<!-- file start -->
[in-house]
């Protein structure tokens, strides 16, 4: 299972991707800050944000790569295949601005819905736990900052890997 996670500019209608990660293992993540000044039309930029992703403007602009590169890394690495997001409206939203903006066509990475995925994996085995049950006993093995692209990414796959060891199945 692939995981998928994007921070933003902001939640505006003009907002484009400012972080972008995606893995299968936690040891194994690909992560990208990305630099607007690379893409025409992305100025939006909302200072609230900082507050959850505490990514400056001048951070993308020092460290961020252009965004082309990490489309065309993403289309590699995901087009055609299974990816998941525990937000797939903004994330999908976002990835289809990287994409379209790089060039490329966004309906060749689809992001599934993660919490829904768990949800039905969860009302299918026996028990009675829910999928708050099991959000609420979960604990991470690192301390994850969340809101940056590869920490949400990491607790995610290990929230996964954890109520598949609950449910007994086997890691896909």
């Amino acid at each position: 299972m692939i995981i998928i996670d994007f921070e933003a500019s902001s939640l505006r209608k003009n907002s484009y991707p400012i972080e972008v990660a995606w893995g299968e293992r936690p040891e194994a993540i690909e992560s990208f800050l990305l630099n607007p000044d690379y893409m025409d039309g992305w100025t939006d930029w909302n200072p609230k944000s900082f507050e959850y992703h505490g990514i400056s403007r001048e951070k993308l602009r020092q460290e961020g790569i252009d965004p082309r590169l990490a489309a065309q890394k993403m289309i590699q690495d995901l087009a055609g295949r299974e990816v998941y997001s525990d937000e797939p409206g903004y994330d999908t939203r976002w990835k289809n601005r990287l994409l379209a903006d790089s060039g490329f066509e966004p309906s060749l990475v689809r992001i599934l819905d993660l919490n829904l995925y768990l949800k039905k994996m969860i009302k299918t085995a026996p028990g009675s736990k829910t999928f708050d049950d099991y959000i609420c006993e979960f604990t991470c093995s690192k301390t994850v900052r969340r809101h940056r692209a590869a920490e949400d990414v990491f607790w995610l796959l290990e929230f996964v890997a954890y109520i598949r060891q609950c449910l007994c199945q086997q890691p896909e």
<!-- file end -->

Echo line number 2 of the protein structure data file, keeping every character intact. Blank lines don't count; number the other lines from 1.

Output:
């Protein structure tokens, strides 16, 4: 299972991707800050944000790569295949601005819905736990900052890997 996670500019209608990660293992993540000044039309930029992703403007602009590169890394690495997001409206939203903006066509990475995925994996085995049950006993093995692209990414796959060891199945 692939995981998928994007921070933003902001939640505006003009907002484009400012972080972008995606893995299968936690040891194994690909992560990208990305630099607007690379893409025409992305100025939006909302200072609230900082507050959850505490990514400056001048951070993308020092460290961020252009965004082309990490489309065309993403289309590699995901087009055609299974990816998941525990937000797939903004994330999908976002990835289809990287994409379209790089060039490329966004309906060749689809992001599934993660919490829904768990949800039905969860009302299918026996028990009675829910999928708050099991959000609420979960604990991470690192301390994850969340809101940056590869920490949400990491607790995610290990929230996964954890109520598949609950449910007994086997890691896909």